18th-century home burns

March 15, 2005|by GREGORY T. SIMMONS

BOONSBORO - James Reagan, 69, was reading inside his 255-year-old home Monday morning when he heard a crackling noise.

Then a passerby "beat on the door and said, 'Your house is on fire,'" Reagan said Monday as his Dogstreet Road home smoldered behind him.

Reagan said he is a psychotherapist and has an office inside his two-story house near Boonsboro. He said he was preparing for his day's clients when a stranger alerted him to the danger.

Firefighters were called at 10:10 a.m., according to emergency dispatch records. The flames were reported knocked down about an hour later.


Officials said about 40 firefighters responded to fight the fire. Crews from fire departments in Boonsboro, Sharpsburg and Fairplay fought the flames. County support vehicles also assisted at the fire.

The cause of the fire appeared to be accidental, said Deputy State Fire Marshal Edward Ernst, who said he agreed with Reagan's theory on the fire's cause.

Reagan said he was using a fireplace and believed that a cinder might have escaped the chimney and fallen onto the roof, which was made of cedar boards. He said the wooden roofing materials, which were at least two years old, might have been too dry to sustain the hot ember.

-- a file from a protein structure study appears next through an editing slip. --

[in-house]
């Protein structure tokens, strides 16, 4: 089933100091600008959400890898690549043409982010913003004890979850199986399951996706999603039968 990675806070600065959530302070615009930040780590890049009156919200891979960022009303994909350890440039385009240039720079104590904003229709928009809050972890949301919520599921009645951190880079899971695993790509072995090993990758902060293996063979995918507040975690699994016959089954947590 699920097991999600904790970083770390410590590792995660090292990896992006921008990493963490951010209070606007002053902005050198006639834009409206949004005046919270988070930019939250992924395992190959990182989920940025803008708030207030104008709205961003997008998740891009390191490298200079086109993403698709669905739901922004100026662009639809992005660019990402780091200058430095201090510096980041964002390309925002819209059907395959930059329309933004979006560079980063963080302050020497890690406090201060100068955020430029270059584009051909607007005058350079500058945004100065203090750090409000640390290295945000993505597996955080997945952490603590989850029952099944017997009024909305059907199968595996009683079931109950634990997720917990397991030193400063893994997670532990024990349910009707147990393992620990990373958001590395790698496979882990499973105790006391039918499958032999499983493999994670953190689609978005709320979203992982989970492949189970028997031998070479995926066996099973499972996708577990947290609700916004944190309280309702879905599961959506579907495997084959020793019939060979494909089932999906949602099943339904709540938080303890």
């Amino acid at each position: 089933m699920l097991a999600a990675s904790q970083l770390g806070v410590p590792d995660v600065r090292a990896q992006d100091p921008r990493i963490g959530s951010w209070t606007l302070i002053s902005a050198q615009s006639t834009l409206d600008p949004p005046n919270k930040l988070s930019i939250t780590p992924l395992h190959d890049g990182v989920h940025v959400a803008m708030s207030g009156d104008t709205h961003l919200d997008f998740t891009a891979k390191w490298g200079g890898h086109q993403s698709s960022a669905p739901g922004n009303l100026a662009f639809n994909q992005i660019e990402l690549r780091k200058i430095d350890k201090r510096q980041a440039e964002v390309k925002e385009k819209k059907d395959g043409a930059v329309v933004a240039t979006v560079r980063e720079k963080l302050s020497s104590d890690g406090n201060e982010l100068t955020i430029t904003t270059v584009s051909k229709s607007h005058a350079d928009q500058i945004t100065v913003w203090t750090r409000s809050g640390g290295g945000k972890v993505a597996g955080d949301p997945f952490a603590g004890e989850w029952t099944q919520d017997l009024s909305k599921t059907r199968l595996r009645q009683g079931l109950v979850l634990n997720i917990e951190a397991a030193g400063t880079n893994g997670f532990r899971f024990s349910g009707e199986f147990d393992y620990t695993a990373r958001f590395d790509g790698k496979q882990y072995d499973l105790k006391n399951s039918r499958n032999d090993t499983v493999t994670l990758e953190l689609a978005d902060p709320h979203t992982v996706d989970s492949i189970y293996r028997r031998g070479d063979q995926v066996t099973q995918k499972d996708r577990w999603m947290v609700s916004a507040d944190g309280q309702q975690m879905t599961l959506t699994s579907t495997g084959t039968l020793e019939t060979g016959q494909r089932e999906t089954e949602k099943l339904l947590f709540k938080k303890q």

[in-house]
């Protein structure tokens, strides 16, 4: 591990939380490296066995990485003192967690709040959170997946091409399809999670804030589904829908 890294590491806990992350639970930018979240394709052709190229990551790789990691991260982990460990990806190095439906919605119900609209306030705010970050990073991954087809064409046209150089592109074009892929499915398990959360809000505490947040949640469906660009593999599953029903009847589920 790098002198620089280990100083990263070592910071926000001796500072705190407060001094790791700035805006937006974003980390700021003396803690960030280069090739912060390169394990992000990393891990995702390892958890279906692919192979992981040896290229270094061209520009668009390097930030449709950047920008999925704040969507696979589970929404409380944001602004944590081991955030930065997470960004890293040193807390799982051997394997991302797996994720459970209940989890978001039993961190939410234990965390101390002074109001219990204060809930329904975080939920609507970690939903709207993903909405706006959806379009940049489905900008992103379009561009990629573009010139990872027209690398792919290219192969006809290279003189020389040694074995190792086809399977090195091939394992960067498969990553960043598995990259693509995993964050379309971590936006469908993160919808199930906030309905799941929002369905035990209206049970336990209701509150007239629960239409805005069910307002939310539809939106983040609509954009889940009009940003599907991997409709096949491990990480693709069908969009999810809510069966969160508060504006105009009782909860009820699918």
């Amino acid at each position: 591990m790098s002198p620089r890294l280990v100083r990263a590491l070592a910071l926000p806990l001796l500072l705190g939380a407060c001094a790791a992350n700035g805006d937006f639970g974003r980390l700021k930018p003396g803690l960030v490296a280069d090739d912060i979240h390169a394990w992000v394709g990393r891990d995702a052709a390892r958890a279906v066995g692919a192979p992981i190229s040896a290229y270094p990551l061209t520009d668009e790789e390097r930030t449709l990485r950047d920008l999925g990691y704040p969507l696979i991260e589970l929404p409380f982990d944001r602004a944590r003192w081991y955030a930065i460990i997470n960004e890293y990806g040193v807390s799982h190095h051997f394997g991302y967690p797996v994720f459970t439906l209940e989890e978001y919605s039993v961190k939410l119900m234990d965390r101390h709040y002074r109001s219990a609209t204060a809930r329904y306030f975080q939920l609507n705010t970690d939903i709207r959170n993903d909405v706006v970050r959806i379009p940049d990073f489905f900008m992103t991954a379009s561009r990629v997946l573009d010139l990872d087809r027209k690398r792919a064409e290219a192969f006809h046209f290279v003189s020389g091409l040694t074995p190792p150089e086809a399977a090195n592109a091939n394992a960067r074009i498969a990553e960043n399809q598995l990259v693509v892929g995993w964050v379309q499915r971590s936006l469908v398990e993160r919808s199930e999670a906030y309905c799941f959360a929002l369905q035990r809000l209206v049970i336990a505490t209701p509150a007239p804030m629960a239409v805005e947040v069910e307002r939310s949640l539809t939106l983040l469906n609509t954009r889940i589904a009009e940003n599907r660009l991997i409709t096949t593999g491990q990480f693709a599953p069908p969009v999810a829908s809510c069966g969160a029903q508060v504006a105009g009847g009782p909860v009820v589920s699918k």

The home's roof had collapsed, exposing charred remains on the second floor. Ernst said the loss was approximately $75,000.

Reagan said the main portion of the house was built in 1750, and an addition was built in the mid-1800s.

He said when he moved into the house in the mid-1970s with his then-wife, it was a matter of practicality.

"I had five kids, no place to live, and it was cheap," Reagan said. The home had a single electric line, and he had to install a septic system. He said squatters had been living there before he took over the home.

Reagan said he invested much of the last 30 years into refurbishing the house.

Monday morning, Reagan put his two dogs outside and went back inside, settling in the kitchen.

Bryan and Sheri Little, who live about a mile away from Reagan's house, were driving in the neighborhood with their two children when they saw the fire on Reagan's roof.

Bryan Little, 32, said he ran up to the house, and Reagan answered the door. When Little told Reagan the news, it was obvious Reagan didn't know his house was burning.

The two saved a few antique rifles that were on the second floor of the home - the portion that burned. Reagan wasn't able to take other things, including clothing.

Reagan said he has family in the area and would be able to find a place to stay.

With a smile, Reagan said, "I needed a new wardrobe anyway."

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